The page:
Sunday, June 8, 2014
If we’ve said it before (and we have) — and we will say it again — the rise in college tuition in Washington state is unsustainable. The state needs to select a funding source to provide adequate subsidies to the state-run universities and colleges.
But this is not a problem only in the state. It’s a national concern, and it’s drawn the interest of the U.S. Senate Budget Committee, which is chaired by Sen. Patty Murray, D-Wash.
The debt created by college costs is dragging down the nation’s economy. College debt is now at $1.2 trillion (and recently passed national credit card debt) and is putting everything from home ownership to retirement security out of reach for millions of Americans.
Tuition at four-year public colleges and universities in Washington state jumped by an average of 60.7 percent, or $4,085 in inflation-adjusted dollars, between fiscal 2008 and 2014, according to The Seattle Times. The numbers were included in a May report by the Center on Budget and Policy Priorities.
Murray, in her opening statement at the Budget Committee hearing, said nearly one-third of young households now carry student debts that average out at $30,000 a student.
To this point, the government has tried to address the problems by making grants and low-interest loans to those with limited means.
It’s not working. The soaring debt numbers can’t be disputed.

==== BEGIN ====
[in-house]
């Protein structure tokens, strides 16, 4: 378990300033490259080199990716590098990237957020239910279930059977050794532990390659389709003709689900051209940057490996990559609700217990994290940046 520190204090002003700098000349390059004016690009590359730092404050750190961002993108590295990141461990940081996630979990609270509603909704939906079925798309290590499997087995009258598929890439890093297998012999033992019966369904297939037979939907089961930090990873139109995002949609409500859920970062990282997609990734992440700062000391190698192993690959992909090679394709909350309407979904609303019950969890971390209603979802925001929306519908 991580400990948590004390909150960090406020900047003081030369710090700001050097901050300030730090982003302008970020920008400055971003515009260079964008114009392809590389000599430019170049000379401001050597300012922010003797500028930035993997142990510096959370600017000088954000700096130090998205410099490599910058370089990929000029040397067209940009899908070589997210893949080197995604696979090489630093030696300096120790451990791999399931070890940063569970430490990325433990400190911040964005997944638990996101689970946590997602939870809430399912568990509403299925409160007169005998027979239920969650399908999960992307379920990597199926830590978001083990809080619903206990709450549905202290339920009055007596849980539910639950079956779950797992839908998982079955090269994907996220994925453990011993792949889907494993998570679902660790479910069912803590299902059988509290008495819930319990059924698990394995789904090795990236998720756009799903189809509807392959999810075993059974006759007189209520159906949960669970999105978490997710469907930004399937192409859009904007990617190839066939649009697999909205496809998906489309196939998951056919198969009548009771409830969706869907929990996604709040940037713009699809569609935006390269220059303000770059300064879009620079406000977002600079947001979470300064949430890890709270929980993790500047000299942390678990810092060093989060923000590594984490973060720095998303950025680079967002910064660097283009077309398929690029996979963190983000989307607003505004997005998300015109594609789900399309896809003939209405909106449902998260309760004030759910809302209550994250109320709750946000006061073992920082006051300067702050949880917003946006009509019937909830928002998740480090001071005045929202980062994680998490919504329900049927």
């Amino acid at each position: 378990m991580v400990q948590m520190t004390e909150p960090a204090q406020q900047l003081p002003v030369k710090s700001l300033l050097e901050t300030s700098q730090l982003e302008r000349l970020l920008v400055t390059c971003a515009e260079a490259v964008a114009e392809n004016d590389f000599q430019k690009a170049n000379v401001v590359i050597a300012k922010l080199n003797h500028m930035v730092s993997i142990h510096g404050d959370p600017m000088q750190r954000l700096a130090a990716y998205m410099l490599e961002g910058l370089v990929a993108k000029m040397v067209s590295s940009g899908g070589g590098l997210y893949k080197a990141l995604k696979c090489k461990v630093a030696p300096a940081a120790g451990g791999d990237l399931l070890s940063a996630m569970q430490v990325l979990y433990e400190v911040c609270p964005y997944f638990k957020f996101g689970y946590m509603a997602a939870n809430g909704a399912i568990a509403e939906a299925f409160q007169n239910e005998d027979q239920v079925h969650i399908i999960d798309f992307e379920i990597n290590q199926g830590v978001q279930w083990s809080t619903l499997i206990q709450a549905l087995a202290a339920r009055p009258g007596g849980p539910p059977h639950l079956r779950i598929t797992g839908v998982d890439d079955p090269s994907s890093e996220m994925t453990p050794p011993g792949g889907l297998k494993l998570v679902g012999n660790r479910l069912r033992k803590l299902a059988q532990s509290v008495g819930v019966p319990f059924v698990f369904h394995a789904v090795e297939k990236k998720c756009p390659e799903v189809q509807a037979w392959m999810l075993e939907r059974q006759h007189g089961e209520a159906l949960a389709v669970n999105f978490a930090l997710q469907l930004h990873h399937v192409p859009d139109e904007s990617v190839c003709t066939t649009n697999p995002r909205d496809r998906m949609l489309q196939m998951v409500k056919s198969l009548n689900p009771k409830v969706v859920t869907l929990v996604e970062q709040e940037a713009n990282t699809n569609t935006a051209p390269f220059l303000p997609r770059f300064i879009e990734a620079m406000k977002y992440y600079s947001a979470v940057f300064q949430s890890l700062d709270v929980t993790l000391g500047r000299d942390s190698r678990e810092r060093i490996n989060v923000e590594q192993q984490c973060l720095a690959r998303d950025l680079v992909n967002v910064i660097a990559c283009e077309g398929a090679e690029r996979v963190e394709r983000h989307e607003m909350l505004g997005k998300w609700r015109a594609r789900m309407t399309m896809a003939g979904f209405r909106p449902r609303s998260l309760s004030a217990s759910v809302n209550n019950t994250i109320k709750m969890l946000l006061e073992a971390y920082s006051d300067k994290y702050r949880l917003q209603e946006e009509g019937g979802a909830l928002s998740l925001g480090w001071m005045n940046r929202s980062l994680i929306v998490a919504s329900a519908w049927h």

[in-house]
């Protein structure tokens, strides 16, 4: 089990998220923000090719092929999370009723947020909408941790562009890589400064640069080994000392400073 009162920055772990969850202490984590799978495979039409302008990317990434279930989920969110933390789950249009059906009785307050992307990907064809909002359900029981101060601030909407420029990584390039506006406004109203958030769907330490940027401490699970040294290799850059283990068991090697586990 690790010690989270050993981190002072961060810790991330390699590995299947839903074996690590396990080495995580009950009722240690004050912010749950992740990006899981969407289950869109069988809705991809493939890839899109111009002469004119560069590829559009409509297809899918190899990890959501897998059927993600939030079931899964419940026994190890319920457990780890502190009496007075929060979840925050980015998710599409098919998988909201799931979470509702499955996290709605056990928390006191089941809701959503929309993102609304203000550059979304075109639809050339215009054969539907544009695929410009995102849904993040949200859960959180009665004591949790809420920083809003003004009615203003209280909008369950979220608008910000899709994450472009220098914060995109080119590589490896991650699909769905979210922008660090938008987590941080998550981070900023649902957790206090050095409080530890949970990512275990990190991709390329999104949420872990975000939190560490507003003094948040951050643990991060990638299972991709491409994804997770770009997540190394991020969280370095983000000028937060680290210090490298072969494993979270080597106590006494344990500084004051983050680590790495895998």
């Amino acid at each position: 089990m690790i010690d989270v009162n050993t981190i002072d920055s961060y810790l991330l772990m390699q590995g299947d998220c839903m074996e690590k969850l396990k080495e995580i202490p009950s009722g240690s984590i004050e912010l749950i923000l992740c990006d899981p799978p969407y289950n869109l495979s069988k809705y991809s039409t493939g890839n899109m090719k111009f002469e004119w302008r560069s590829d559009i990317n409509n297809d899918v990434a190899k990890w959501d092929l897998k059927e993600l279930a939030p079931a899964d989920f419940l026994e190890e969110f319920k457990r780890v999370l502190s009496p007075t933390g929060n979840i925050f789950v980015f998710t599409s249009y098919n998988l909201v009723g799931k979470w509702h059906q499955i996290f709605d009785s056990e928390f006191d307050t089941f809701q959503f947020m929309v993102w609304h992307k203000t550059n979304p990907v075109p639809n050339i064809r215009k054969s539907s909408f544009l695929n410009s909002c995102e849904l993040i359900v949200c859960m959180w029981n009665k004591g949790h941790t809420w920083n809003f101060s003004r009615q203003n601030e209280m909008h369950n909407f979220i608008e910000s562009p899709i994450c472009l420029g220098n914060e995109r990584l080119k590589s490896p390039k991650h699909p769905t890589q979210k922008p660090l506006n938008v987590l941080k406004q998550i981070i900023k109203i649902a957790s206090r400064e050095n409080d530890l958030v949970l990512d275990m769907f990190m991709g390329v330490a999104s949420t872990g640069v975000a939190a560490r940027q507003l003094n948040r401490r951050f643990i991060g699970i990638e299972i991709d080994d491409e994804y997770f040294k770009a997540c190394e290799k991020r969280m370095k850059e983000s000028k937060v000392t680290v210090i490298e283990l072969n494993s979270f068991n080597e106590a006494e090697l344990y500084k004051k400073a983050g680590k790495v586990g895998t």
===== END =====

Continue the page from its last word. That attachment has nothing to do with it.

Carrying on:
A witness at the hearing, Richard Vedder, director of the Center for College Affordability and Productivity, told senators that grants and lowering borrowing costs do nothing to address the cause of double-digit tuition inflation.
Pell grants and other federal financial aid exacerbates the problem by providing fuel for price inflation, he said.
Vedder said that between 1939 and 1978, college tuition rose by an average of 1 percentage point above the inflation rate. Over the last four years, the advent of a huge infusion of federal tuition aid, the increase has averaged about 3.5 percent.
The grants and low-interest loans have made it easier to raise tuition, and thus collect a whole lot more money, because the government is going to pay whatever the increase is. And those who don’t get grants or low-interest loans have the credit to take out college loans.
If the higher tuition costs are being covered, colleges will keep raising them. But the overall amount of cash for the schools isn’t necessarily higher because legislatures continue to reduce taxpayer subsidies.
It seems it would be best if the Senate let the states handle this problem.
In Washington state, for example, taxpayers subsidized about 80 percent of the cost of an education at the University of Washington just 10 years ago. Today, the numbers have just about flipped, with only 30 percent of a UW education being subsidized by the state.
This has got to change. Publicly funded universities and colleges, owned and operated by the states, were established to make higher education available to more than just the wealthy.